London: Burglars entered 83-year-old Alzheimer's sufferer Zallu Hassan's house and attacked her so badly that her family feared that she was dead. Zallu Hassan suffered severe facial injuries including a broken cheekbone and jaw and a fractured eye socket after the gang stormed her home in Ilford, Essex. Her daughter Tulay Ahmadi, 46, believes the intruders kicked her mother's head and stamped on her face during the attack. Ahmadi, who raised the alarm after arriving at her mother's house and finding her in a pool of blood, is now offering a £10,000 reward for anyone who has information leading to the arrest of the offenders. She said: “The people who did this are pure scum. They're so evil they'd probably do this to their own mothers.” Detectives have now launched an investigation to find those responsible for the incident.
Pound suffers biggest fall
London: Pound suffered a steep fall against dollar after a Bank of England's chief economist predicted the prospect of an interest rate cut. Andy Haldane warned that inflation may miss the Bank’s 2 per cent target and claimed that “the chances of a rate rise or cut are broadly evenly balanced.” He said his personal opinion was that “risks are skewed to the downside.”
Bank worker jailed for trying to kill girlfriend
London: Amish Kansagra, a former Barclays bank employee, was jailed for 15 years after he tried to kill his girlfriend Anna Imporowicz, 35, who is a single mother. Kansagra was a regular customer at Anna Imporowicz's massage parlour and fell in love with her and had sexual intercourse. He quit his job and joined her in the parlour. However, he knew that Anna's ex-boyfriend in Poland was still pursuing her and finally snapped after a man smiled at her during a night out at a Holborn salsa club. He felt betrayed when Anna flirted with other men. He became jealous and attacked her with a knife inflicting serious injuries on her.
Most women never take exercise seriously
London: A survey has found that only 17 per cent of the women have taken regular exercise since childhood compared to 36 per cent of men. Well over half of women said that they had never taken regular exercise (59 per cent), compared with just a third of men. On average, women who exercised regularly said that they did so 48 times a year, while for men the figure was 65 times a year. The poll, which questioned more than 2,000 adults in the UK, was commissioned by CBRE, a property company and principal partner of England Rugby’s all schools programme.
Travellers to France on ferry advised to leave home early
London: Those families who are planning to travel to France on ferry have been advised to leave homes early as there will be a five mile queue at Dover when new exit checks are imposed next month. James Brokenshire, the immigration minister, issued his advice after ferry companies warned that the checks could lead to the queues at Dover port as staff checked the passports of those leaving the country. He said it was “advisable” for people to set off early for their holidays on days when ports were particularly busy. His advice came after the UK Chamber of Shipping warned of travel chaos at Dover, with traffic blocking the A20 as far as Folkestone in Kent after exit checks are imposed on April 8.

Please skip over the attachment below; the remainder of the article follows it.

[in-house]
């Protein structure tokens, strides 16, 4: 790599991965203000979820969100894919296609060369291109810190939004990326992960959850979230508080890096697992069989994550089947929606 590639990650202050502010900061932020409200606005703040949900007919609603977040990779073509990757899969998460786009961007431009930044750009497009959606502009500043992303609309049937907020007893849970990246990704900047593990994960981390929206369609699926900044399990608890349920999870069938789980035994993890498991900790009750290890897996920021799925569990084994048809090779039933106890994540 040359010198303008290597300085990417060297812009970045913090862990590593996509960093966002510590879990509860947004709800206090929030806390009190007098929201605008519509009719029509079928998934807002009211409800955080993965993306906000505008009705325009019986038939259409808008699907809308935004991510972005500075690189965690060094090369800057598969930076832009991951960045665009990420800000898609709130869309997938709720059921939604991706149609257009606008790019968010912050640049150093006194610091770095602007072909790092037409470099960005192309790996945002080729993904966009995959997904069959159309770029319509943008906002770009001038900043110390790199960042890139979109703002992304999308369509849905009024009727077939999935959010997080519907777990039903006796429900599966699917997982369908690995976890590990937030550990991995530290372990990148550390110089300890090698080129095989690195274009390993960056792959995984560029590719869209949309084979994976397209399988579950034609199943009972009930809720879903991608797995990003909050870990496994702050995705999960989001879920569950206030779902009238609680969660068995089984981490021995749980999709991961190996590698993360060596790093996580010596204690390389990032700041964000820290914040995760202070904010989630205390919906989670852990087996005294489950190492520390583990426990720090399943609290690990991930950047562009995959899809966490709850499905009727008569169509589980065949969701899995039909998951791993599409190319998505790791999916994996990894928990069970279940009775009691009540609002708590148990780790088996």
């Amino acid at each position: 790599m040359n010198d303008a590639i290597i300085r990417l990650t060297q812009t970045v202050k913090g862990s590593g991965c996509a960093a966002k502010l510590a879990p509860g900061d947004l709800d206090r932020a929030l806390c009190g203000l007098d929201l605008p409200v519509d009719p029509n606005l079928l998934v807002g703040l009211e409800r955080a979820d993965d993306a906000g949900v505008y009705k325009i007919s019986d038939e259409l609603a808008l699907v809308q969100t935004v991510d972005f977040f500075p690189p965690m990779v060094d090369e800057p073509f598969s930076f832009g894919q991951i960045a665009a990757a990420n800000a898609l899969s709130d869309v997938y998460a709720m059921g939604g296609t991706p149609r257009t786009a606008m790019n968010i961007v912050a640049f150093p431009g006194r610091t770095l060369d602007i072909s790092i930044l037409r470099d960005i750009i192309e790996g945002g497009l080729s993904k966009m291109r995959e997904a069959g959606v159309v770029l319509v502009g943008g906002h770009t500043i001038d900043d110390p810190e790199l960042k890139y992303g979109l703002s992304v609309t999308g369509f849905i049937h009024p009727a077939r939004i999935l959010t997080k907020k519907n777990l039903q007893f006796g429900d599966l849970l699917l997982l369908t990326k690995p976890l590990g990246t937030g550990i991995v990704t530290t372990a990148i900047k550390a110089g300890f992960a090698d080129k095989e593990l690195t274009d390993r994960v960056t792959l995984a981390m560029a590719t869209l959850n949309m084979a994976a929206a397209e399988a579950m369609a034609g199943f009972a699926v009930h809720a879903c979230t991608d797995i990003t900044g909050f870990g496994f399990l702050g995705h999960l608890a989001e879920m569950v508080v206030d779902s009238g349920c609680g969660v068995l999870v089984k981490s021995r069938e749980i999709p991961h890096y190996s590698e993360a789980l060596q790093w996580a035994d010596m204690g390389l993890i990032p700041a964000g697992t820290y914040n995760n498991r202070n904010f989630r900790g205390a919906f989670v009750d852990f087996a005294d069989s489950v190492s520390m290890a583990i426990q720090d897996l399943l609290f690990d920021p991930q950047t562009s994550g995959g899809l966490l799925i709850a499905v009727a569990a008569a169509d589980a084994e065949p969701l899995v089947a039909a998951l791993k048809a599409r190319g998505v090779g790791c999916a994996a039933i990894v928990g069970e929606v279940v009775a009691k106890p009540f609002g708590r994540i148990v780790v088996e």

Breastfed babies have more intelligence
Brasília: Brazilian researchers have found that babies breasted for a year will have more intelligence when they grew up which would help them earn more. They have an IQ about four points higher by the age of 30 and earned almost a third more than those nursed for less than a month. While previous research has found that breastfeeding improves a child’s brainpower, the latest study is the first to show that the effect lasts into the workplace. Experts urged the NHS to do more to help mothers breastfeed, saying that this would improve the productivity of society as a whole.
Tories have to find extra funds for defence spending
London: The Institute for Fiscal Studies says that the Conservatives will have to find an extra £8 billion if they want to meet Nato’s stipulated target of spending 2 per cent of national income on defence. The institute has warned that other government departments would face cuts of up to 16.3 per cent if David Cameron agrees with demands from Tory backbenchers to maintain defence spending.
75 pc rise number of people working in their 50s and 60s
London: Official figures show that millions more Britons are working in their 50s and 60s. A study shows that participation in the labour force since the early 1990s has risen five times as fast among those approaching pension age as in the working age population overall. The total number of people in their 50s and early 60s with a job surged by 3.4 million or 75 per cent at a time when economic activity rates among young adults fell sharply amid growing expectations that they will go to college or university before starting work.